This morning we were dealing with a little bit of chaos.
Not as much as years ago, when the day after Christmas you needed to sort through drifts of used wrapping paper to make sure you didn’t chuck a baby or two out with the trash. There’s much less wrapping paper these days – most of the crowd has as much stuff as they need. The gifts run more toward road trips, theatre tickets and things that satisfy a sentimental goober such as myself, but we still created a significant amount of clutter.
We have family members who are supposed to be heading in three different directions today. The road conditions aren’t catastrophically bad, but not great either. That’ll change fast – the sun is shining, and the wind has died down, which means the people who maintain the roads are hard at work restoring order. I got up early and cleaned out the yard and driveway, so my work here is done. I don’t give people advice about whether they should travel – that's more responsibility than I really want. It was a nice morning’s work. The weather was warm enough that everything started, but cold enough to have a satisfying plume of pure white snow spewing from the snowblowers. Some of you might find it silly to have a temperature preference for moving snow, but I’ve experienced weather so cold that just getting engines started was a half day job - and sometimes longer. I still have a clear memory of a rod poking through the side of an engine block when the engine started, but the oil was too cold to provide any lubrication. I’ve also seen it so warm that the half-liquid snow could only bloop from the spout of the snowblower, until everything froze up, plugged up and I had to go back to work with a shovel and loader.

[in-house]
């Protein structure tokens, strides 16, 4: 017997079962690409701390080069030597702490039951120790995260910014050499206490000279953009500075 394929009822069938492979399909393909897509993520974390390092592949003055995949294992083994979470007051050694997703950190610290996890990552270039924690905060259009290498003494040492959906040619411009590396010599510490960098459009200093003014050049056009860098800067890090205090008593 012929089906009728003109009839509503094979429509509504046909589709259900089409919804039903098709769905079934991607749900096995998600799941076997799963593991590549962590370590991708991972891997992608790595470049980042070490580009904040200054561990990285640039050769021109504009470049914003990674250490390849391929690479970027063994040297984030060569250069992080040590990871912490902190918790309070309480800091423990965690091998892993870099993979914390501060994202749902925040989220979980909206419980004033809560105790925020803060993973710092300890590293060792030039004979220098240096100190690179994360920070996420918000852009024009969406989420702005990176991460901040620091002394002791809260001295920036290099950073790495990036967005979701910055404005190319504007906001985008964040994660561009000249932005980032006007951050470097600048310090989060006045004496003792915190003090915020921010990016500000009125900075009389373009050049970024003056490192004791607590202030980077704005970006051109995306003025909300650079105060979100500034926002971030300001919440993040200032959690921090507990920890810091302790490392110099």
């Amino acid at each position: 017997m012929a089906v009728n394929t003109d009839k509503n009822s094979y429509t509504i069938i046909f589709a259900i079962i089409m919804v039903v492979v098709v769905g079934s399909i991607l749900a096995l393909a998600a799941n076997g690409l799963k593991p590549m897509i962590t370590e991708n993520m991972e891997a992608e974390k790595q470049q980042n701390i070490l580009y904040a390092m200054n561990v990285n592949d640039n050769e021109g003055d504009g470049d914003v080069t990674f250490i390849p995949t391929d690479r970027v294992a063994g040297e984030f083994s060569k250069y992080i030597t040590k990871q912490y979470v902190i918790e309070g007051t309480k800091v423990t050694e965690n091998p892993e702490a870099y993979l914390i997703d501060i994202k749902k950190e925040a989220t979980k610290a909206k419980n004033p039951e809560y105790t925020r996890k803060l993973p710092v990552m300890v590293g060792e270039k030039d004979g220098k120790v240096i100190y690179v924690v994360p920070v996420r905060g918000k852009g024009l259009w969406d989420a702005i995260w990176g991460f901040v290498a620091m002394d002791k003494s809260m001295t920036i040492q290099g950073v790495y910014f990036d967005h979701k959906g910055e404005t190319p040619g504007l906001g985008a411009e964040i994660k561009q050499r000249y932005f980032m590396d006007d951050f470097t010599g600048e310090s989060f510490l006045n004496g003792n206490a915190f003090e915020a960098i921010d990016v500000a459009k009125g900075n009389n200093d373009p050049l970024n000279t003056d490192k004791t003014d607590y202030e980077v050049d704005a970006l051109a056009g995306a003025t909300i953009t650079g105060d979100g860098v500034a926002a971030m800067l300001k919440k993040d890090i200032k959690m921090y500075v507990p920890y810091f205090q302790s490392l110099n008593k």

Like most of the United States, we had a significant storm just before Christmas. When I saw the headlights of the last expected vehicle on Christmas morning, I took a deep breath. Once everyone was here, the rest of the world could do without us. It’s a great feeling to have the people you care most about in the world tucked in safe and sound, the house full of good smells, soft conversation, and a pleasant jumble of children and pets underfoot. It helps that our driveway is a quarter of a mile long and we’re surrounded by ten acres of trees. Even without a storm, we’re largely unaware of what’s going on around us, and when the snow falls and the wind blows, it’s easy to feel like we live in a world of our own.
The noise and activity, not to mention the good smells, amped up considerably over the next couple days, but today it’s all unwinding. With each departure, the house gets a little bigger and a little quieter. The dishwasher is churning through its fourth load of the weekend and the pine needles are forming a drift of their own under the Christmas tree.
The last two headed east, with their two cats. We’ve been watching road conditions and it looks like they can get back to work on time, no matter how much we wish they couldn’t.
And now we’re back to usual. One cat, two dogs, two people in a big quiet house on the edge of the prairie. It’s a place and a situation that makes me very happy, except for those times when it makes me want to weep.
Copyright 2022 Brent Olson